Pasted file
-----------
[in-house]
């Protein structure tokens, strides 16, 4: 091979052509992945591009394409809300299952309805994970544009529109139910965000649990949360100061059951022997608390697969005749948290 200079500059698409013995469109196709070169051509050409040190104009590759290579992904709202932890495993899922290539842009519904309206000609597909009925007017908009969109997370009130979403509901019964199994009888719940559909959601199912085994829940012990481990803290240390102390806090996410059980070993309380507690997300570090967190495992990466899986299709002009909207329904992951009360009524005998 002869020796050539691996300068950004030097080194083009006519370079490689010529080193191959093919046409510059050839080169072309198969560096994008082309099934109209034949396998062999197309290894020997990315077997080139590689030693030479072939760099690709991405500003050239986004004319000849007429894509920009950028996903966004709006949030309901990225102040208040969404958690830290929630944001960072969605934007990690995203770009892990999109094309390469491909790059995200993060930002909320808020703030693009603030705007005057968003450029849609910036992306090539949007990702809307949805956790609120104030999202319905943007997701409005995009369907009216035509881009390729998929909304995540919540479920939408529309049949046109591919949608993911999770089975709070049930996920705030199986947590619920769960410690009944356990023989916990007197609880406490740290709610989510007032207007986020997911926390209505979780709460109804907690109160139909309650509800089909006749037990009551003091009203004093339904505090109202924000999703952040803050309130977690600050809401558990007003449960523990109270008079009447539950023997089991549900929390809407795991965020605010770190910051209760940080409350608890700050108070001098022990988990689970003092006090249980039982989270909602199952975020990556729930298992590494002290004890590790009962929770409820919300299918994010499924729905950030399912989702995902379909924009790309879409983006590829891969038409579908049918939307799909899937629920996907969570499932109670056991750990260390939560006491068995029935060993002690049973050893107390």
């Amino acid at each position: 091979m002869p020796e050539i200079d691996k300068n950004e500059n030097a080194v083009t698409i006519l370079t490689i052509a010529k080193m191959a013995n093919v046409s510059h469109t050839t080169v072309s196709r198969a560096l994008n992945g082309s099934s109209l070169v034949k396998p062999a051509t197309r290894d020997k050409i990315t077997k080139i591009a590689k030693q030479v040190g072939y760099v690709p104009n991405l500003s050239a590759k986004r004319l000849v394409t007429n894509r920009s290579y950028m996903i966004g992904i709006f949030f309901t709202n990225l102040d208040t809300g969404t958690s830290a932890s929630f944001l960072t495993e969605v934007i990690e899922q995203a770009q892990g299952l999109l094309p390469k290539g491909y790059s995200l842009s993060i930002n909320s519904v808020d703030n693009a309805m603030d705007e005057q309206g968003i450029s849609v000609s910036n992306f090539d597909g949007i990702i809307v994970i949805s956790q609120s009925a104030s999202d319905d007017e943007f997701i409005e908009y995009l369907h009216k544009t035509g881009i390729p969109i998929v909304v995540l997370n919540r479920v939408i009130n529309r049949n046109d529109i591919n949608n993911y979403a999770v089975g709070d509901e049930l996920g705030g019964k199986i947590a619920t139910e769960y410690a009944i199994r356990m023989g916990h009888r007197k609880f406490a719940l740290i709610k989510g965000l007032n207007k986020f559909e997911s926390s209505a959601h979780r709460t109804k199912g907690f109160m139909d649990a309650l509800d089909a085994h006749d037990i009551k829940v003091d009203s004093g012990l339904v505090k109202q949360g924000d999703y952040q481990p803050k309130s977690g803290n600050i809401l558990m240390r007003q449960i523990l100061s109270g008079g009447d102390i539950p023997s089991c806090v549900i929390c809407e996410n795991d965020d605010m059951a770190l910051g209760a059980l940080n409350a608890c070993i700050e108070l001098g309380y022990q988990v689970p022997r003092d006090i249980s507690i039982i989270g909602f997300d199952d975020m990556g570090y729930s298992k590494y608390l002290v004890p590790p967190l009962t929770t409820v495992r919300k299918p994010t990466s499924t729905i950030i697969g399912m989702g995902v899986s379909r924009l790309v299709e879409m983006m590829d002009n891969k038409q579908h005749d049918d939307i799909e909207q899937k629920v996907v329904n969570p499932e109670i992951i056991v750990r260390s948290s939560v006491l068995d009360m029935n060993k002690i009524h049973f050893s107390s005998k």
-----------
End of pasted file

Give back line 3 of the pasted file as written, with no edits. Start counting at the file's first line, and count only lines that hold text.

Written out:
């Amino acid at each position: 091979m002869p020796e050539i200079d691996k300068n950004e500059n030097a080194v083009t698409i006519l370079t490689i052509a010529k080193m191959a013995n093919v046409s510059h469109t050839t080169v072309s196709r198969a560096l994008n992945g082309s099934s109209l070169v034949k396998p062999a051509t197309r290894d020997k050409i990315t077997k080139i591009a590689k030693q030479v040190g072939y760099v690709p104009n991405l500003s050239a590759k986004r004319l000849v394409t007429n894509r920009s290579y950028m996903i966004g992904i709006f949030f309901t709202n990225l102040d208040t809300g969404t958690s830290a932890s929630f944001l960072t495993e969605v934007i990690e899922q995203a770009q892990g299952l999109l094309p390469k290539g491909y790059s995200l842009s993060i930002n909320s519904v808020d703030n693009a309805m603030d705007e005057q309206g968003i450029s849609v000609s910036n992306f090539d597909g949007i990702i809307v994970i949805s956790q609120s009925a104030s999202d319905d007017e943007f997701i409005e908009y995009l369907h009216k544009t035509g881009i390729p969109i998929v909304v995540l997370n919540r479920v939408i009130n529309r049949n046109d529109i591919n949608n993911y979403a999770v089975g709070d509901e049930l996920g705030g019964k199986i947590a619920t139910e769960y410690a009944i199994r356990m023989g916990h009888r007197k609880f406490a719940l740290i709610k989510g965000l007032n207007k986020f559909e997911s926390s209505a959601h979780r709460t109804k199912g907690f109160m139909d649990a309650l509800d089909a085994h006749d037990i009551k829940v003091d009203s004093g012990l339904v505090k109202q949360g924000d999703y952040q481990p803050k309130s977690g803290n600050i809401l558990m240390r007003q449960i523990l100061s109270g008079g009447d102390i539950p023997s089991c806090v549900i929390c809407e996410n795991d965020d605010m059951a770190l910051g209760a059980l940080n409350a608890c070993i700050e108070l001098g309380y022990q988990v689970p022997r003092d006090i249980s507690i039982i989270g909602f997300d199952d975020m990556g570090y729930s298992k590494y608390l002290v004890p590790p967190l009962t929770t409820v495992r919300k299918p994010t990466s499924t729905i950030i697969g399912m989702g995902v899986s379909r924009l790309v299709e879409m983006m590829d002009n891969k038409q579908h005749d049918d939307i799909e909207q899937k629920v996907v329904n969570p499932e109670i992951i056991v750990r260390s948290s939560v006491l068995d009360m029935n060993k002690i009524h049973f050893s107390s005998k």